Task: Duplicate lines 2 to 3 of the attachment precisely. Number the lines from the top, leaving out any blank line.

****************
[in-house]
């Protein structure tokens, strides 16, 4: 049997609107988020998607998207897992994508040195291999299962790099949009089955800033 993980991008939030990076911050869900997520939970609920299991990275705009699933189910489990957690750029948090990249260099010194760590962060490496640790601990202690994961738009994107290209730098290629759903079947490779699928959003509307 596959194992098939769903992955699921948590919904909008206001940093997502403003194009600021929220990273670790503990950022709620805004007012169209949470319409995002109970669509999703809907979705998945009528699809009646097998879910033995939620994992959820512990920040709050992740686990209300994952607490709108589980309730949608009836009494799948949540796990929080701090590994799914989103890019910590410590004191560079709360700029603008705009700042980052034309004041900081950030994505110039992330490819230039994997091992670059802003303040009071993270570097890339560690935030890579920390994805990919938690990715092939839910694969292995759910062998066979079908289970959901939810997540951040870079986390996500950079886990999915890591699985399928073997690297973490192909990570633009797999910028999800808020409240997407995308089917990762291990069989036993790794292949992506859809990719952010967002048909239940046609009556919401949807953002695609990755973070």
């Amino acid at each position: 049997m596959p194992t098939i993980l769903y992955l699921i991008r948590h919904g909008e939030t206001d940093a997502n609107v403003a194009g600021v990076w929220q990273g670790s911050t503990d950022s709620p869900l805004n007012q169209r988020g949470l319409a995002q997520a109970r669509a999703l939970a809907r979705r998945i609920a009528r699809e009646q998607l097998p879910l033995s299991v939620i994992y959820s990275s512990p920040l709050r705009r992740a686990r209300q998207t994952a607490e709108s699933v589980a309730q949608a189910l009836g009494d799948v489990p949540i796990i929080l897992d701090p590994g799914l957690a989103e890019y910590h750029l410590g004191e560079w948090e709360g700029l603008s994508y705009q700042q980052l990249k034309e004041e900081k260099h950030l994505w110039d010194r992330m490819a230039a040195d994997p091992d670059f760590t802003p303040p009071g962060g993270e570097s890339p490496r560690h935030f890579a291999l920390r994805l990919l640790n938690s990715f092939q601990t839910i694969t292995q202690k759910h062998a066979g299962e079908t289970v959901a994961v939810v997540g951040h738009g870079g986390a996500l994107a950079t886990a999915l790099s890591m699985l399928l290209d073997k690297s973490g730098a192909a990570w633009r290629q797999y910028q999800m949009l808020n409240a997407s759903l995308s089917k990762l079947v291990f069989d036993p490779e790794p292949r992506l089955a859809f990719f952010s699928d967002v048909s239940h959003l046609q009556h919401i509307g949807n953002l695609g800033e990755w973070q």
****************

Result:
């Protein structure tokens, strides 16, 4: 049997609107988020998607998207897992994508040195291999299962790099949009089955800033 993980991008939030990076911050869900997520939970609920299991990275705009699933189910489990957690750029948090990249260099010194760590962060490496640790601990202690994961738009994107290209730098290629759903079947490779699928959003509307 596959194992098939769903992955699921948590919904909008206001940093997502403003194009600021929220990273670790503990950022709620805004007012169209949470319409995002109970669509999703809907979705998945009528699809009646097998879910033995939620994992959820512990920040709050992740686990209300994952607490709108589980309730949608009836009494799948949540796990929080701090590994799914989103890019910590410590004191560079709360700029603008705009700042980052034309004041900081950030994505110039992330490819230039994997091992670059802003303040009071993270570097890339560690935030890579920390994805990919938690990715092939839910694969292995759910062998066979079908289970959901939810997540951040870079986390996500950079886990999915890591699985399928073997690297973490192909990570633009797999910028999800808020409240997407995308089917990762291990069989036993790794292949992506859809990719952010967002048909239940046609009556919401949807953002695609990755973070």
């Amino acid at each position: 049997m596959p194992t098939i993980l769903y992955l699921i991008r948590h919904g909008e939030t206001d940093a997502n609107v403003a194009g600021v990076w929220q990273g670790s911050t503990d950022s709620p869900l805004n007012q169209r988020g949470l319409a995002q997520a109970r669509a999703l939970a809907r979705r998945i609920a009528r699809e009646q998607l097998p879910l033995s299991v939620i994992y959820s990275s512990p920040l709050r705009r992740a686990r209300q998207t994952a607490e709108s699933v589980a309730q949608a189910l009836g009494d799948v489990p949540i796990i929080l897992d701090p590994g799914l957690a989103e890019y910590h750029l410590g004191e560079w948090e709360g700029l603008s994508y705009q700042q980052l990249k034309e004041e900081k260099h950030l994505w110039d010194r992330m490819a230039a040195d994997p091992d670059f760590t802003p303040p009071g962060g993270e570097s890339p490496r560690h935030f890579a291999l920390r994805l990919l640790n938690s990715f092939q601990t839910i694969t292995q202690k759910h062998a066979g299962e079908t289970v959901a994961v939810v997540g951040h738009g870079g986390a996500l994107a950079t886990a999915l790099s890591m699985l399928l290209d073997k690297s973490g730098a192909a990570w633009r290629q797999y910028q999800m949009l808020n409240a997407s759903l995308s089917k990762l079947v291990f069989d036993p490779e790794p292949r992506l089955a859809f990719f952010s699928d967002v048909s239940h959003l046609q009556h919401i509307g949807n953002l695609g800033e990755w973070q």